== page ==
• Calcium balance isn’t affected by minor physiological changes in pH (7.35-7.45)
  • Protein doesn’t decrease bone mineral density and low protein is not ideal for bone health
  • Alkaline diets and supplements don’t increase bone mineral density or markers of bone formation [9]

“A causal association between dietary acid load and osteoporotic bone disease is not supported by evidence and there is no evidence that an alkaline diet is protective of bone health.” [9]

Furthermore, high protein diets maintain calcium balance as they increase calcium absorption and excretion. There was no difference in bone resorption or bone formation biomarkers between the high protein and low protein diet. The high protein diet increased IGF-1 and decreased parathyroid hormone, which could suggest high protein diets promote bone health* [10]. Also in the Framingham study** found that those who ate the most protein had the highest bone mineral density [11]

A likely reason why dietary acid-base theories have little evidence to support them is because our body’s pH is tightly regulated between 7.38-7.42 (lower pH is more acidic, higher pH is more alkaline and a pH of 7 is neutral) and the main regulatory mechanisms don’t involve calcium.  To regulate pH we have the bicarbonate buffering system, which converts carbon dioxide (acidic) and water to carbonic acid (acidic), carbonic acid to bicarbonate (alkaline) and a hydrogen ion (acidic), and vice versa.

CO2 + H2O <> H2CO3 <> HCO3- + H+

From here, pH homeostasis is achieved in the short term by the lungs regulating the amount of CO2 in the bloodstream, and long term by the kidneys regulating the amount of bicarbonate and hydrogen ions (as well as other acidic and basic molecules) that are excreted and reabsorbed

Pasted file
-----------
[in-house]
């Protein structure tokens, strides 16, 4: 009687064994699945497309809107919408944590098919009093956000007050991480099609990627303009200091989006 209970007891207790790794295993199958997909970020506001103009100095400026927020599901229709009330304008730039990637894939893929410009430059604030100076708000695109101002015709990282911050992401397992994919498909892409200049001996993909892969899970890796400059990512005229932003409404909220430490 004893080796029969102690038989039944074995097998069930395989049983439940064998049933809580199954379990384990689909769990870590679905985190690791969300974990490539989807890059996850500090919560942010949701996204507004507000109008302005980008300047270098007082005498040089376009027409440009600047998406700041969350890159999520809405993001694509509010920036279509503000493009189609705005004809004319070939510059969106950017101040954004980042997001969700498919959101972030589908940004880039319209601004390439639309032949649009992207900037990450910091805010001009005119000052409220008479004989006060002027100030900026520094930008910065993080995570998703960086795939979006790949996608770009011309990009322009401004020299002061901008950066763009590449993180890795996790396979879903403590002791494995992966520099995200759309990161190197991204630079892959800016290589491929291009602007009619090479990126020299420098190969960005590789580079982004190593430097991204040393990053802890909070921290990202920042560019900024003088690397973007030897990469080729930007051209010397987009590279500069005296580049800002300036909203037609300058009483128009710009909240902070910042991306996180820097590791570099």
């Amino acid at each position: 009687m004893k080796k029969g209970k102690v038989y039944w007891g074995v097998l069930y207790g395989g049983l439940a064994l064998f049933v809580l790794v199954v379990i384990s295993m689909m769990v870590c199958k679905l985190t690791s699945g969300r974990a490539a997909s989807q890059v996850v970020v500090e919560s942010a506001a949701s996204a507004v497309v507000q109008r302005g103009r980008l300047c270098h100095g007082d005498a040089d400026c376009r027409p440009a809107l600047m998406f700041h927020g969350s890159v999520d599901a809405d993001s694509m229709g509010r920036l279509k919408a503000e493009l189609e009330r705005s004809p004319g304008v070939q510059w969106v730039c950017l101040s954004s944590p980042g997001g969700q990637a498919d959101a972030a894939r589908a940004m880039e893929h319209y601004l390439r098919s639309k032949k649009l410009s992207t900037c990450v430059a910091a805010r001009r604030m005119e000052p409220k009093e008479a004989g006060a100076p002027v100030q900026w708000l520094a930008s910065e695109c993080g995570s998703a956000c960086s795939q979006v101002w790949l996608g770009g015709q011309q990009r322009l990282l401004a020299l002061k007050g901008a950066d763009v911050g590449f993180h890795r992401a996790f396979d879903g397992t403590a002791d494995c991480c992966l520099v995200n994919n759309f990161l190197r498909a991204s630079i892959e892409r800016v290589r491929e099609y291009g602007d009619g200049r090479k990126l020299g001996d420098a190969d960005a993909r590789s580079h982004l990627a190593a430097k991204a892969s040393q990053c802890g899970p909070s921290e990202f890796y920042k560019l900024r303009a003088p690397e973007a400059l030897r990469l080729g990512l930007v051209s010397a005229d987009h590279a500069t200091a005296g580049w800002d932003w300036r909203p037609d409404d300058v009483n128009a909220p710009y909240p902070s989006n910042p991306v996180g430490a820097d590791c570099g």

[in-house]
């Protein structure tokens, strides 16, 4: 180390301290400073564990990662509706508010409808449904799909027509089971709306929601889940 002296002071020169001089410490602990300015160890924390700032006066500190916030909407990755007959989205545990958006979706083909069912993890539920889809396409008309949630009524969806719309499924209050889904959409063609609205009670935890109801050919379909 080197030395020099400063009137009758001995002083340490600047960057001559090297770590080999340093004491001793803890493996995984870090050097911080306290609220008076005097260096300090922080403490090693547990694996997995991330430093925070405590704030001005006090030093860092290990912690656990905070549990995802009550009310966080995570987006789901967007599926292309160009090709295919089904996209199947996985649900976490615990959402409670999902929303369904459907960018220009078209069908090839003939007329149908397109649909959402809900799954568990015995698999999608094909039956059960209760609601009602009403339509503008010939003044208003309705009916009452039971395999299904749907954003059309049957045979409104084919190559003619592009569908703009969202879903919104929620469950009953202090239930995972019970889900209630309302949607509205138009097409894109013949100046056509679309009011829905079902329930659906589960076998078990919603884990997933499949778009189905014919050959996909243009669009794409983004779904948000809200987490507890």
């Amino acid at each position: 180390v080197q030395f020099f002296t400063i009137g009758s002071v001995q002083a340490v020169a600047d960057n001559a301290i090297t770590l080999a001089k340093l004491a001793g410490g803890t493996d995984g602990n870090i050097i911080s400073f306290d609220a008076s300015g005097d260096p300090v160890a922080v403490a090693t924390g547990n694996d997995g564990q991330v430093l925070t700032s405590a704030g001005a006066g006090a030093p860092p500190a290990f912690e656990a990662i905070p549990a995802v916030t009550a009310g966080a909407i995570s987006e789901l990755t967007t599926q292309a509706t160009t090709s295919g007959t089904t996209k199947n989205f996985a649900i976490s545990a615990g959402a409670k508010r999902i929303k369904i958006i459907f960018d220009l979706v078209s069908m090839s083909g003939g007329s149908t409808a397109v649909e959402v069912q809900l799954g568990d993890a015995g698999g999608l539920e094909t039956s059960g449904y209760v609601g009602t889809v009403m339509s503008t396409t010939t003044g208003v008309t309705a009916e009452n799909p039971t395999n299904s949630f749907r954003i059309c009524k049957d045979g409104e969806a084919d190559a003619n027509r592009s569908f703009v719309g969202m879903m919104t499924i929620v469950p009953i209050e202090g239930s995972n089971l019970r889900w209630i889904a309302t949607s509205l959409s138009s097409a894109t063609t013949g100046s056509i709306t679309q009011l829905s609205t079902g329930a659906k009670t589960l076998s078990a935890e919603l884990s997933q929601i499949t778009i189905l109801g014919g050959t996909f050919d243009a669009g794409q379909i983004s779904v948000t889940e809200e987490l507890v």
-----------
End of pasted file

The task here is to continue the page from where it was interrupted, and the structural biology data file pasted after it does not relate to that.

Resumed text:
Rather than pathologise the modest amount of protein in the SAD, it’s more informative to look at actual causes of acidity, which can arise from a defect in the regulatory systems – respiratory acidosis or metabolic acidosis due to poor kidney function – or other sources of metabolic acidosis where the regulatory systems being overwhelmed, such as ketoacidosis (due to insulin deficiency, not ketosis) and lactic acidosis (due to hypoxia or mitochondrial dysfunction)

* Seeing as the high protein diet lowered parathyroid hormone it seems likely that protein increases calcium absorption primarily and then increases calcium excretion simply because there’s excess calcium in the blood. If protein increased calcium absorption to compensate for increased calcium excretion/low serum calcium then parathyroid hormone would go up

** Data from the Framingham study suggests people with a more alkaline diet (more fruit, vegetables, potassium and magnesium) had higher bone mineral density and lower bone loss over time [11]. However, this (and similar findings) doesn’t prove the alkaline hypothesis, as the major confounding variable is that fruit and vegetables are healthy anyway, and potassium and magnesium intake could be markers of a better diet. There would need to be evidence for alkaline diets independent of the other biological effects of fruit, vegetables and alkaline supplements.

Further Reading:
(1) The Acid-Alkaline Myth: Part 1
(2) The Acid-Alkaline Myth: Part 2
(3) Calcium Supplements: Why You Should Think Twice
(4) Does Dairy Cause Osteoporosis?